Recently Facebook connected me with some old friends from the neighborhood where I grew up. It’s amazing to connect with friends who have been out of reach for so long. But social networking can uncover some real differences.
Last week I commented on Jenny McCarthy video that pokes fun at her anti-vaccine agenda. Some of my Twitter posts feed into Facebook. This was picked up by one of my childhood neighbors who I learned has a son with autism. She took real offense to my link and sent along a message making her position clear.
While I felt bad that I may have been insensitive, I found myself in a strange position: Do I temper my contempt for the anti-vaccine movement in the face of a friend with an autistic child who may feel passionate about a connection? Should I feel comfortable making my case with a mother living with an autistic child? After all, who am I to tell a mother that she shouldn’t believe what she understands in her heart? Tricky stuff.
The side of me that supports parents as active participants in their child’s care wants to offer some weight to their opinion. As someone who makes a living working with moms I sincerely believe in their expertise and intuition. But the side of me that understands the history and epidemiology of vaccines and autism wants to put a stop to anything perceived as a controversy.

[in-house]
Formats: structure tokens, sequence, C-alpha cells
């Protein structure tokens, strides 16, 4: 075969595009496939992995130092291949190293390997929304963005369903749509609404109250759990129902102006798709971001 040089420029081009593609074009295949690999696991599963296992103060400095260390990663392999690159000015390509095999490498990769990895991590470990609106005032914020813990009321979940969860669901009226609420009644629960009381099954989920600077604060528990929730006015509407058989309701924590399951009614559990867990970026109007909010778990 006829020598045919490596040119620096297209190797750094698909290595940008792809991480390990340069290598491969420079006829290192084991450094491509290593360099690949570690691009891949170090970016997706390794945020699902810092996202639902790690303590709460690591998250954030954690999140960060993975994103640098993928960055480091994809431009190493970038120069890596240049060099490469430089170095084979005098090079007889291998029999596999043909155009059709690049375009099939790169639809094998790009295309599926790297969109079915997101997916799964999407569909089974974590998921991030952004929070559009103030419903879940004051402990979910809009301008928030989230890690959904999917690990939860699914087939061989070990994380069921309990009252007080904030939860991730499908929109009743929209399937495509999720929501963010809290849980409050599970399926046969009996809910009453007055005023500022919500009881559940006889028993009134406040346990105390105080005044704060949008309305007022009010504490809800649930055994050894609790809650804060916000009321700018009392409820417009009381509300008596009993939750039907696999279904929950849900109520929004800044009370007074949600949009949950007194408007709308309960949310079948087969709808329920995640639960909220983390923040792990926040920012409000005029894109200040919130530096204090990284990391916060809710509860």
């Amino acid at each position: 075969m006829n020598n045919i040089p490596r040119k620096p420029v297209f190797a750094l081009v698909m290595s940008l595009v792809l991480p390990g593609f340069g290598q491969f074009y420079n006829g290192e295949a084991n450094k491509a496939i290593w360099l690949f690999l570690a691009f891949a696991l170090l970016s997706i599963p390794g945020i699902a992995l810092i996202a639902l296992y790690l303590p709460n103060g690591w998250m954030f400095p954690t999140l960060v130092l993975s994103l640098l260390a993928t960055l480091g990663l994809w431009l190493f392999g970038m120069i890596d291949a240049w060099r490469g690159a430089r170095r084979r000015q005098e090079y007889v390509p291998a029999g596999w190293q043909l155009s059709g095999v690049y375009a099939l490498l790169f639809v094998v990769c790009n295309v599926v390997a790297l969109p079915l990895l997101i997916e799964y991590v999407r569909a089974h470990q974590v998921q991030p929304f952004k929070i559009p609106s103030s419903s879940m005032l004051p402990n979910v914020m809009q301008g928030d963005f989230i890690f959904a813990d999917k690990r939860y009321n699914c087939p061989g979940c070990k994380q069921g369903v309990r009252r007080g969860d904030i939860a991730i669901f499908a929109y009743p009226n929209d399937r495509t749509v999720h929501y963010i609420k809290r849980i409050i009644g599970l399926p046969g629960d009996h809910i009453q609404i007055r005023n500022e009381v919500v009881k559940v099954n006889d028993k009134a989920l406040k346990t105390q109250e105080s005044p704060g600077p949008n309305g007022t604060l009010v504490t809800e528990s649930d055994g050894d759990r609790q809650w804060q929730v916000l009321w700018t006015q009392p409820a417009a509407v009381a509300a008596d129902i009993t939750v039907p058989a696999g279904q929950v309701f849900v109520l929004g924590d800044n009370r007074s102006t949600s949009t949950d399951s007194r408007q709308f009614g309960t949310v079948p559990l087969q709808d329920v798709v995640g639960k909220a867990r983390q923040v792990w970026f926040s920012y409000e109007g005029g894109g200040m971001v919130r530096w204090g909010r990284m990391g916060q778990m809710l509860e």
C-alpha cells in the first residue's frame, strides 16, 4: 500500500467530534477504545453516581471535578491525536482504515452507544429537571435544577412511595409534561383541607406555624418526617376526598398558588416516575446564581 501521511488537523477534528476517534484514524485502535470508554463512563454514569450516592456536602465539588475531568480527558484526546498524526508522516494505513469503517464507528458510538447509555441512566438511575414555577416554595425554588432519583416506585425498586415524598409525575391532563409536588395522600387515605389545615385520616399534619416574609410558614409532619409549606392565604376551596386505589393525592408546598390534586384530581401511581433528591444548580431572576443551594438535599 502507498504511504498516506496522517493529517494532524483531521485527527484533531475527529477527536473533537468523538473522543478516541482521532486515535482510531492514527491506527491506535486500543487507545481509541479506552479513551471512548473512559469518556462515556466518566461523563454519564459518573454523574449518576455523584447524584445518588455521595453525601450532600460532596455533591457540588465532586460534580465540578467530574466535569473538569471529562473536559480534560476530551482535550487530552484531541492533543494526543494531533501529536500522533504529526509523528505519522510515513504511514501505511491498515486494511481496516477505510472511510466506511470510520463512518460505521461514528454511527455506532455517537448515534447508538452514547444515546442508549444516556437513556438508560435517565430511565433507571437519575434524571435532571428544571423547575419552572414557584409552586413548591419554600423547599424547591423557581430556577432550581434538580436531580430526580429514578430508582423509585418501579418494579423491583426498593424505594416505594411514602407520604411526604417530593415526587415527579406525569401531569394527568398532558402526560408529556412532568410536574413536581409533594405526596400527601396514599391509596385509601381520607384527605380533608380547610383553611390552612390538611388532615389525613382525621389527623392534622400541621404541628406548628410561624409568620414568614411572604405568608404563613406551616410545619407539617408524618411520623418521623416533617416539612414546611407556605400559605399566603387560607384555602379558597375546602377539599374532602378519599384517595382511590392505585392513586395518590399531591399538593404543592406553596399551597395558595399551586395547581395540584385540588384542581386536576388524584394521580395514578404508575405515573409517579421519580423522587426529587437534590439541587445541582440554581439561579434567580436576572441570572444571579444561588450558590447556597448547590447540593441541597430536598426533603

So in the end, despite the passionate beliefs of some close friends and dear patients, I take a firm public stance on the issue of vaccines and autism.
Perhaps more importantly I keep an open mind to the potential genetic and environmental contributors that might be part of the autism puzzle. We would be smart to take our lead from Allison Singer, former executive vice president of Autism Speaks, who recently resigned her post after recognizing that the vaccine-autism connection was losing its legs.
I was once told by a PR professional that “as the mother of a disabled child you can’t attack Jenny McCarthy.” While I recognize the dangers of criticizing Jenny McCarthy or any mother struggling with an autistic child, it’s important that we put a critical light on discredited associations and those who promote them.